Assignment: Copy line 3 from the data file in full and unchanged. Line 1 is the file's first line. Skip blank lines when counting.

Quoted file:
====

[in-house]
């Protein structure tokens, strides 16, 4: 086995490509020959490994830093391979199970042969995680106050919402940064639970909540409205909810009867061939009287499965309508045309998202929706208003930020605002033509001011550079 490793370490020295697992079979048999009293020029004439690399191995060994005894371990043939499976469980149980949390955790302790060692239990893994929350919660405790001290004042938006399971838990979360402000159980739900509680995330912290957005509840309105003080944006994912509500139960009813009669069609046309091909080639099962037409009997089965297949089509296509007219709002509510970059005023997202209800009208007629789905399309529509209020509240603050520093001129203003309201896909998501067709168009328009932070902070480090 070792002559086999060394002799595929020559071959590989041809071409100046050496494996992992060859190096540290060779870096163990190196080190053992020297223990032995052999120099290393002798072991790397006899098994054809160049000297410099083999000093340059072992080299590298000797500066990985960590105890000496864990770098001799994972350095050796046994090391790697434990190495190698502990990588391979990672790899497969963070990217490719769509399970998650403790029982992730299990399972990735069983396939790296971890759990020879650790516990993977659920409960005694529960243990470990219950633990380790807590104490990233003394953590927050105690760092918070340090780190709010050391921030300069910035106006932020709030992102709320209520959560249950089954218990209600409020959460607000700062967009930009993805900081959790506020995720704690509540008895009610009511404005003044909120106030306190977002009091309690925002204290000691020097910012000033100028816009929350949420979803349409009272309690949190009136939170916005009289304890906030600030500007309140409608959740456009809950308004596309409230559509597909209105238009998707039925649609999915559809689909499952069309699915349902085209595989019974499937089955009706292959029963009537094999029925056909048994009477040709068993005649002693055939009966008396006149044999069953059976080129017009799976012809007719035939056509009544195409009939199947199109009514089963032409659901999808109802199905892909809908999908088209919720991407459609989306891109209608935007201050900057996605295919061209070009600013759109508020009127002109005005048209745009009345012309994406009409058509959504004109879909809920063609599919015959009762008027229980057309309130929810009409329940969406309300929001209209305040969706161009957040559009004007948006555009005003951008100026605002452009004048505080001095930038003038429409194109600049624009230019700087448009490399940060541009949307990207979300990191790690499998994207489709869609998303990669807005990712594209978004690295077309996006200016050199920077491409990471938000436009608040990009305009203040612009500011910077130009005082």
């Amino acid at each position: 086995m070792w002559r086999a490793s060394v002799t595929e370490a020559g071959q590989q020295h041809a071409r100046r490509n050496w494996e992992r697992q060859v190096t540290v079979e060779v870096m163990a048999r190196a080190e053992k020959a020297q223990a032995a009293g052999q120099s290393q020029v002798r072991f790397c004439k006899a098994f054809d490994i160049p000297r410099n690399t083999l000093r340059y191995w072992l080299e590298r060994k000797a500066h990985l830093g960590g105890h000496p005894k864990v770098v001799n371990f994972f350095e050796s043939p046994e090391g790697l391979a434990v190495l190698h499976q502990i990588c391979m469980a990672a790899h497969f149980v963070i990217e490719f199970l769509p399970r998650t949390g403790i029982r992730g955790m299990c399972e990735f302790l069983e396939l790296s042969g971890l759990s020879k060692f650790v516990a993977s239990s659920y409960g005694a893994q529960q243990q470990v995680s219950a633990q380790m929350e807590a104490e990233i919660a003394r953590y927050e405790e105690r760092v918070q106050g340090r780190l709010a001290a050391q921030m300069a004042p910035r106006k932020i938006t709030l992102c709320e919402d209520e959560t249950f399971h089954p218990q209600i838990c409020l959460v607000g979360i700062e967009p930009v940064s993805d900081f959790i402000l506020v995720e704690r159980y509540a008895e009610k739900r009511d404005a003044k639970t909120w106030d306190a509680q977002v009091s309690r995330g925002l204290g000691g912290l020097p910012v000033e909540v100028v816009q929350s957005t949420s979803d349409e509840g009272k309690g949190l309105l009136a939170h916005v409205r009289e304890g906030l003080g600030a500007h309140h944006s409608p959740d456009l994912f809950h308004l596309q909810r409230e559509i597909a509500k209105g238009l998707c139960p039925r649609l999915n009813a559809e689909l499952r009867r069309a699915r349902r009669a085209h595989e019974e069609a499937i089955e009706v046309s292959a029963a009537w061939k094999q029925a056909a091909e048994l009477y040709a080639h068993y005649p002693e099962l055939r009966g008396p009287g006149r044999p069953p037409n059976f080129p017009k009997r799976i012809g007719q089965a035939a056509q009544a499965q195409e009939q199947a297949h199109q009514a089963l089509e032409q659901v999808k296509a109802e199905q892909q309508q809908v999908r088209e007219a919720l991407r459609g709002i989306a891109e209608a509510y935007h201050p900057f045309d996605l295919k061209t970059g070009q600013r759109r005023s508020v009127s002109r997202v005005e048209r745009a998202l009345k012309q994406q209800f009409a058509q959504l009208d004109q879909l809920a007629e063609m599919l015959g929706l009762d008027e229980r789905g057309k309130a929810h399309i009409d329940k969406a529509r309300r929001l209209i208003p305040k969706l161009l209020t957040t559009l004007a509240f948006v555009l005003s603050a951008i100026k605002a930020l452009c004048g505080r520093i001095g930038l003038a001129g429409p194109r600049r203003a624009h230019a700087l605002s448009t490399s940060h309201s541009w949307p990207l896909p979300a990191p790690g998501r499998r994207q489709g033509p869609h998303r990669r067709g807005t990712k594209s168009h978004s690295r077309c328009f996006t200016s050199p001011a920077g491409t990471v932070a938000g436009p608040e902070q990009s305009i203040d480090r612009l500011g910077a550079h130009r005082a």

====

């Amino acid at each position: 086995m070792w002559r086999a490793s060394v002799t595929e370490a020559g071959q590989q020295h041809a071409r100046r490509n050496w494996e992992r697992q060859v190096t540290v079979e060779v870096m163990a048999r190196a080190e053992k020959a020297q223990a032995a009293g052999q120099s290393q020029v002798r072991f790397c004439k006899a098994f054809d490994i160049p000297r410099n690399t083999l000093r340059y191995w072992l080299e590298r060994k000797a500066h990985l830093g960590g105890h000496p005894k864990v770098v001799n371990f994972f350095e050796s043939p046994e090391g790697l391979a434990v190495l190698h499976q502990i990588c391979m469980a990672a790899h497969f149980v963070i990217e490719f199970l769509p399970r998650t949390g403790i029982r992730g955790m299990c399972e990735f302790l069983e396939l790296s042969g971890l759990s020879k060692f650790v516990a993977s239990s659920y409960g005694a893994q529960q243990q470990v995680s219950a633990q380790m929350e807590a104490e990233i919660a003394r953590y927050e405790e105690r760092v918070q106050g340090r780190l709010a001290a050391q921030m300069a004042p910035r106006k932020i938006t709030l992102c709320e919402d209520e959560t249950f399971h089954p218990q209600i838990c409020l959460v607000g979360i700062e967009p930009v940064s993805d900081f959790i402000l506020v995720e704690r159980y509540a008895e009610k739900r009511d404005a003044k639970t909120w106030d306190a509680q977002v009091s309690r995330g925002l204290g000691g912290l020097p910012v000033e909540v100028v816009q929350s957005t949420s979803d349409e509840g009272k309690g949190l309105l009136a939170h916005v409205r009289e304890g906030l003080g600030a500007h309140h944006s409608p959740d456009l994912f809950h308004l596309q909810r409230e559509i597909a509500k209105g238009l998707c139960p039925r649609l999915n009813a559809e689909l499952r009867r069309a699915r349902r009669a085209h595989e019974e069609a499937i089955e009706v046309s292959a029963a009537w061939k094999q029925a056909a091909e048994l009477y040709a080639h068993y005649p002693e099962l055939r009966g008396p009287g006149r044999p069953p037409n059976f080129p017009k009997r799976i012809g007719q089965a035939a056509q009544a499965q195409e009939q199947a297949h199109q009514a089963l089509e032409q659901v999808k296509a109802e199905q892909q309508q809908v999908r088209e007219a919720l991407r459609g709002i989306a891109e209608a509510y935007h201050p900057f045309d996605l295919k061209t970059g070009q600013r759109r005023s508020v009127s002109r997202v005005e048209r745009a998202l009345k012309q994406q209800f009409a058509q959504l009208d004109q879909l809920a007629e063609m599919l015959g929706l009762d008027e229980r789905g057309k309130a929810h399309i009409d329940k969406a529509r309300r929001l209209i208003p305040k969706l161009l209020t957040t559009l004007a509240f948006v555009l005003s603050a951008i100026k605002a930020l452009c004048g505080r520093i001095g930038l003038a001129g429409p194109r600049r203003a624009h230019a700087l605002s448009t490399s940060h309201s541009w949307p990207l896909p979300a990191p790690g998501r499998r994207q489709g033509p869609h998303r990669r067709g807005t990712k594209s168009h978004s690295r077309c328009f996006t200016s050199p001011a920077g491409t990471v932070a938000g436009p608040e902070q990009s305009i203040d480090r612009l500011g910077a550079h130009r005082a």